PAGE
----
Timber Movement

Why does timber move? What issues does timber movement cause? In this article we look at what you should look out for when considering using timber cladding, timber decking and any timber externally.

Why does timber move?

Wood is hygroscopic, which means its moisture content (MC) will fluctuate based on the relative humidity (RH) of the surrounding air. As humidity increases, the MC increases, and the wood expands, and as the humidity decreases, MC decreases, and the wood shrinks – this is an unchangeable fact however movement can be accurately predicted and allowed for!

The cell structure of wood has been likened to several drinking straws that are glued together. Water in wood resides both within the “straws” (called free water) and in the walls of the “straws” (bound water).  If timber is under high exposure the straws fill with water which causes the timber to expand rapidly – hence the reason why it’s important to seal the timber and the end grain correctly and cap off wall cavities during construction to prevent pre-longed water exposure to the back of cladding boards.

Issues timber movement causes.

After timber has been installed it will look perfect, over time the moisture in the timber starts to equalize with the moisture in the air around the timber and will start to expand or contract sometimes causing joints to slightly miss-align and minimal cupping. This is not the fault of the product or installation it is completely normal for timber to do this. Timber will be moving slightly all year round with drier air in summer causing shrinkage and damp conditions in winter causing expansion.

Of course, prolonged contact with moisture will cause timber excessive movement beyond normal expectations. As an example, not installing temporary capping and leaving the wall cavity behind timber cladding open to weather, wall cavities are not designed to drain large amounts of water, this most often causes extreme cupping. Another example is installing timber decking too low to the ground without sufficient drainage underneath the deck.

Below are some common problems caused by timber movement when it hasn’t been allowed for:

Board Cupping/Peaking. When one side of the timber is in prolonged contact with moisture this causes boards to cup or peak at the board edges.

Board Creeping. If the correct expansion gap has not been used boards can expand and push the next board along. This can cause walls to be push out of line and cracks to appear on internal walls. It can also cause the boards to detach from the substrate.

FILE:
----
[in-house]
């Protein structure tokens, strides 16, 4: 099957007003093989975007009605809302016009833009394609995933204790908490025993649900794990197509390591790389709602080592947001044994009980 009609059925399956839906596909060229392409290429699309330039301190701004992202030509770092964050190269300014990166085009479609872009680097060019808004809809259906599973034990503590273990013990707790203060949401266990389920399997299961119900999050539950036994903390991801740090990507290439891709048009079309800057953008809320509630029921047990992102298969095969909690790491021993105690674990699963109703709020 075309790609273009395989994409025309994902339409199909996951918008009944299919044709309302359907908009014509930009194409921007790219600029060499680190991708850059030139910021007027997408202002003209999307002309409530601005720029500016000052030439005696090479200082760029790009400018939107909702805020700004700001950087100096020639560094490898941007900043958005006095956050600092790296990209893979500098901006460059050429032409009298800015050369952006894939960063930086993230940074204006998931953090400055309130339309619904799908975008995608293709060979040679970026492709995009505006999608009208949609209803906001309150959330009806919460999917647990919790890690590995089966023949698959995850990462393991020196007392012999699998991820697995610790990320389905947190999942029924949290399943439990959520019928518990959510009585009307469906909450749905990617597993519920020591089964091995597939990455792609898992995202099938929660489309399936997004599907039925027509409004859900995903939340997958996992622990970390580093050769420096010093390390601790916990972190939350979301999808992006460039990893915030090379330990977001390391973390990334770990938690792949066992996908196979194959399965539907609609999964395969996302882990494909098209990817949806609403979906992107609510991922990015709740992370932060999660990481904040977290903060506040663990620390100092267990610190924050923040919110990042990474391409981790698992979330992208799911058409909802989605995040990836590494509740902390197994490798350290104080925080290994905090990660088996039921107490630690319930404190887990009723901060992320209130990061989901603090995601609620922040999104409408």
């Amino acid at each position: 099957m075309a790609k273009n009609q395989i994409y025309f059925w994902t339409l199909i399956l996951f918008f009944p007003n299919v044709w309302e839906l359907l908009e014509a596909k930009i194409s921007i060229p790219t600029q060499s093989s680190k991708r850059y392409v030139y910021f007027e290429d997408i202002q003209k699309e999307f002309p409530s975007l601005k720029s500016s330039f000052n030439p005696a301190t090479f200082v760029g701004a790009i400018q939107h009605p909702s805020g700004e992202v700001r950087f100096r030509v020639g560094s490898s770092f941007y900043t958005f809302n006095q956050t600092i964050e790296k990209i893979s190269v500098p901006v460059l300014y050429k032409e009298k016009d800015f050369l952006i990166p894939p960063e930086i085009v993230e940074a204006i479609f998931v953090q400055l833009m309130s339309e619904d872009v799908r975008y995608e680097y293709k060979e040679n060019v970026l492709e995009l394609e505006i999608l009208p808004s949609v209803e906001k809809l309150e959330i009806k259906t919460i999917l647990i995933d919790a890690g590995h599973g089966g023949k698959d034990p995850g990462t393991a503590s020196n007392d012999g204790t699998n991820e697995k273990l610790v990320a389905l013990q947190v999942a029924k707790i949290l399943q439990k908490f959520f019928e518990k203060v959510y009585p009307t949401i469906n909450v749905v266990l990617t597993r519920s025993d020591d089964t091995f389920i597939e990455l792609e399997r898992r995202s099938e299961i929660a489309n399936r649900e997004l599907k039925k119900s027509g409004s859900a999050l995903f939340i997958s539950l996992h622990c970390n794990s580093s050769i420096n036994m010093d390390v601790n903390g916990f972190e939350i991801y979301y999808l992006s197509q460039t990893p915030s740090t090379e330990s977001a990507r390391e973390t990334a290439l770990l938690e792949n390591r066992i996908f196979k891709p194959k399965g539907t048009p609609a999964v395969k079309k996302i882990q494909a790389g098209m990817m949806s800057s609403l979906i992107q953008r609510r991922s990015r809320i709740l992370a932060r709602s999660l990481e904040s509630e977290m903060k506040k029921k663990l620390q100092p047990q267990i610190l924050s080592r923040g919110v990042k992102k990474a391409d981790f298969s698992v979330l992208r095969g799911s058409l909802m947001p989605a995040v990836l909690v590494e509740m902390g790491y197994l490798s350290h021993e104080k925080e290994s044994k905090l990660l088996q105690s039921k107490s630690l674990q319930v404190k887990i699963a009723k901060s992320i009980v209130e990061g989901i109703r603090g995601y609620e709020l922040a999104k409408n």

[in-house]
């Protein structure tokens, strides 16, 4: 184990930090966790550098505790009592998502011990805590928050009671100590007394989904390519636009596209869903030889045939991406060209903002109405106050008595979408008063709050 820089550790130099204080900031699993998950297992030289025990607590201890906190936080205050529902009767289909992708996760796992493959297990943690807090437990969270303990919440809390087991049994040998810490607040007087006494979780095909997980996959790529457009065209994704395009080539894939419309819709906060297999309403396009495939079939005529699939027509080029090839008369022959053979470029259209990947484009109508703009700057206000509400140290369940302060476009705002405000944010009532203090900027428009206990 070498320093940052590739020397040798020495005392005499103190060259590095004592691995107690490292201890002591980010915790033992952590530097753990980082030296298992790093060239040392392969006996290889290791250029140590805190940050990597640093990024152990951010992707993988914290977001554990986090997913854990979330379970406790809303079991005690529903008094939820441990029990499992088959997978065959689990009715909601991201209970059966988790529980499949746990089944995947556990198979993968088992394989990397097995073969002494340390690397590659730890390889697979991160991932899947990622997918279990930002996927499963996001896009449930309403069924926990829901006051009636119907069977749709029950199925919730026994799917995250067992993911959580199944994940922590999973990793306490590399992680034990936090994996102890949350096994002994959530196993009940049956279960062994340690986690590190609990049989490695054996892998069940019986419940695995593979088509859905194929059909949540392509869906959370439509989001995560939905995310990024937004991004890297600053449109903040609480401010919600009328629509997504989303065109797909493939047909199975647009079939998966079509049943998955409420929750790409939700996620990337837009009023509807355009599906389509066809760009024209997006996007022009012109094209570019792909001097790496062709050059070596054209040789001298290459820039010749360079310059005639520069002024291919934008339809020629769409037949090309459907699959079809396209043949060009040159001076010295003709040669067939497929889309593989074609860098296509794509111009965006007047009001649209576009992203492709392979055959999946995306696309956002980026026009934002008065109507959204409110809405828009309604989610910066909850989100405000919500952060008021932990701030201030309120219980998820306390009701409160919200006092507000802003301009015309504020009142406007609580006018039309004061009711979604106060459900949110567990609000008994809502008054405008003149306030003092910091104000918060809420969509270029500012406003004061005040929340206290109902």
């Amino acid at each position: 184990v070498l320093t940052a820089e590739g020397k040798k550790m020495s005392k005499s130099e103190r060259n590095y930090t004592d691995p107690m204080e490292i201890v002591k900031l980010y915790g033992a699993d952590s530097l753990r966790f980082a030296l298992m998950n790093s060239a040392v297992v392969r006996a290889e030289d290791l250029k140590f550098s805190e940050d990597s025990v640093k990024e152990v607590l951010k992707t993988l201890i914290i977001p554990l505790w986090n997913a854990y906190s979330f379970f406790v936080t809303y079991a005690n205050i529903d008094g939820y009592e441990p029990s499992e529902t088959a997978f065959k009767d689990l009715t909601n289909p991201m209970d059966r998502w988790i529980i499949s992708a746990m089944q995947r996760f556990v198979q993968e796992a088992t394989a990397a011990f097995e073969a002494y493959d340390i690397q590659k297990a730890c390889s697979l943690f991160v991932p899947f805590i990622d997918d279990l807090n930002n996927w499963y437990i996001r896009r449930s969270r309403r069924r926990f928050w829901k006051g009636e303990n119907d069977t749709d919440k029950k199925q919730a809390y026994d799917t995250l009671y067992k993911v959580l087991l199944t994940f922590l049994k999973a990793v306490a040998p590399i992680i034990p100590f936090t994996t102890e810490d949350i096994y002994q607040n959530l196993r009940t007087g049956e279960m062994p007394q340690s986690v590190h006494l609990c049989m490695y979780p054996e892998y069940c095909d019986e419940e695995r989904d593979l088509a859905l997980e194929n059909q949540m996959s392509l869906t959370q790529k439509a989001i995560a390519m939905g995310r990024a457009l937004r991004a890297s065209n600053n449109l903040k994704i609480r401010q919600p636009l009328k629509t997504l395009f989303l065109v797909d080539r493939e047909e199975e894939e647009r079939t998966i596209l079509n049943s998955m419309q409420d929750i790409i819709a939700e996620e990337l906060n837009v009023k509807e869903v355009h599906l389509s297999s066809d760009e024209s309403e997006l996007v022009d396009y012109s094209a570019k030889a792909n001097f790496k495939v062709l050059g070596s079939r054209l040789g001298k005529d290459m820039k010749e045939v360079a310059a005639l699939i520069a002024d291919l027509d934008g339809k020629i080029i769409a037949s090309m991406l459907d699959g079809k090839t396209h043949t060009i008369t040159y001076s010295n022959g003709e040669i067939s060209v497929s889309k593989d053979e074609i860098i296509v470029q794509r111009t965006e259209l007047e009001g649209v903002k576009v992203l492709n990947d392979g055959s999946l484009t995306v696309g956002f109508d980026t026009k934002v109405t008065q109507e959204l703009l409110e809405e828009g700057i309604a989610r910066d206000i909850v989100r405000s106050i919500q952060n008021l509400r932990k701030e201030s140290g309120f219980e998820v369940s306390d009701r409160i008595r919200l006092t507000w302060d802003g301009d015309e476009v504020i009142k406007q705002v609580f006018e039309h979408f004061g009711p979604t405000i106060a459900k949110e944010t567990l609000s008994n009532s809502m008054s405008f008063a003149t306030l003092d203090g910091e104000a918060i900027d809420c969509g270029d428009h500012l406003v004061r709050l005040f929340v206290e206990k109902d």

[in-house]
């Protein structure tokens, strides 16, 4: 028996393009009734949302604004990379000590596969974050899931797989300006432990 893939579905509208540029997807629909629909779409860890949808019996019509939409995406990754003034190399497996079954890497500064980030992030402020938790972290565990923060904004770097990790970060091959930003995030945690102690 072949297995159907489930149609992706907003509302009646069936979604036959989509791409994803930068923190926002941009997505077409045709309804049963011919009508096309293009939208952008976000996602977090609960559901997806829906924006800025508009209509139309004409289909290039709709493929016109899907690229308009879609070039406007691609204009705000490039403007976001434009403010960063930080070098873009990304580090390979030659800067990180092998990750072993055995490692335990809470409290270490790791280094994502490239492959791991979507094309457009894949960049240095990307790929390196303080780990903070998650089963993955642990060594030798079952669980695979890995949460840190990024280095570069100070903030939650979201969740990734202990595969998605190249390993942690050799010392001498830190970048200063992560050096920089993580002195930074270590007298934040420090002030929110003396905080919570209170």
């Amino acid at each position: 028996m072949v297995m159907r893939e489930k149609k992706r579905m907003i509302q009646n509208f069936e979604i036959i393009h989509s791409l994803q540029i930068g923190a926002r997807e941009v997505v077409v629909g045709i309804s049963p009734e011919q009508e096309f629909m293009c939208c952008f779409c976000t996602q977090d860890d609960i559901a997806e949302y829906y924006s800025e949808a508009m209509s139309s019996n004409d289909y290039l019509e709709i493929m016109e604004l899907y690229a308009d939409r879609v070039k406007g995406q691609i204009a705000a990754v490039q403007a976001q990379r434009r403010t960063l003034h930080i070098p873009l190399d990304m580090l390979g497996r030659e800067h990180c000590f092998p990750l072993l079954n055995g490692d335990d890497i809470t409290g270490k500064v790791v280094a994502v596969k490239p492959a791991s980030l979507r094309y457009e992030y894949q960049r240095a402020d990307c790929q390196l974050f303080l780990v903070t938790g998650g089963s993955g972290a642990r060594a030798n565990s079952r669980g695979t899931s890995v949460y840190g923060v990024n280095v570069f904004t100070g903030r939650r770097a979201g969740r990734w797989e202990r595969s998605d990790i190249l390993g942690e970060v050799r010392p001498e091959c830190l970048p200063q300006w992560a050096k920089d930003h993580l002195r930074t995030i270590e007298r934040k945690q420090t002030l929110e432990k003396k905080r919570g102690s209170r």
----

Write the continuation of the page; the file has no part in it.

Allowing for timber movement.

As it’s not possible to eliminate timber movement, the next best solution is to allow for the timber to move to avoid problems it causes. Some common ways to allow for timber movement is listed below.

Allowing for correct expansion gaps

Timber Cladding is not designed to be pushed up tight together, we recommend spreading the boards 1-2mm apart rather than completely tight together depending on the climate of the area and time of the year. Timber Decking should have the correct spacing between boards for the width of the board. Allowing for the correct expansion gaps allows for the boards to move without causing issues.

Sealing timber

Timber end grain absorbs more moisture than the surface, it is important to use end seal trims where possible and oil the ends of the timber boards to reduce water ingress in the board ends. Regular maintenance coats of oil on the surface of the boards keeps the boards hydrated and slows the boards change in moisture.

Waterproofing

It is important to waterproof the building to eliminate any excessive moisture getting trapped in areas like wall cavities. Timber exposed to moisture for prolonged periods of time will cause extreme movement.

Protect Timber

Store timber out of the weather until its installed. When timber is in a pack it can trap water between the boards causing excessive movement.

Use end matched boards

End matching means boards interlock on the ends reducing miss-alignment at joints. End matching is not available for all Mortlock’s products, find out more about end matching by CLICK HERE

Using low movement timber species

Different timber species move at different rates. Two examples of low movement timbers are Pacific Teak and Burnt Ash. Mortlock Timber can guide you through the process of choosing the correct timber species for your application.

We recommend speaking to Mortlock Timber to discuss your project before making your product selection. Mortlock Timber’s staff can assist in making the right choices, so your project is a success.

VIEW OUR PRICING AND PRODUCT GUIDE

For in-depth information about the range of products we offer, please fill out the form below to download our Architectural Timber Pricing and Product Guide. Inside you will find illustrations, specifications, portfolio photo examples and a hardwood timber price guide to assist with budgeting.

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We are committed to bringing you timber products that add value and endure for years to come, even in heavy traffic and harsh weather conditions. We understand the value of efficiency when it comes to installation and keeping hardwood timber costs down. That’s why we’ve spent decades perfecting our designs to make them easier to handle, less wasteful and more efficient to install. This efficiency allows us to offer you premier products that are more cost-effective so that you can experience greater savings on timber wall costs, timber ceiling costs, timber cladding costs and timber decking costs.

Download our Pricing and Product Guide for our complete hardwood timber price list including timber decking prices, timber wall prices, timber ceiling prices and timber cladding prices.

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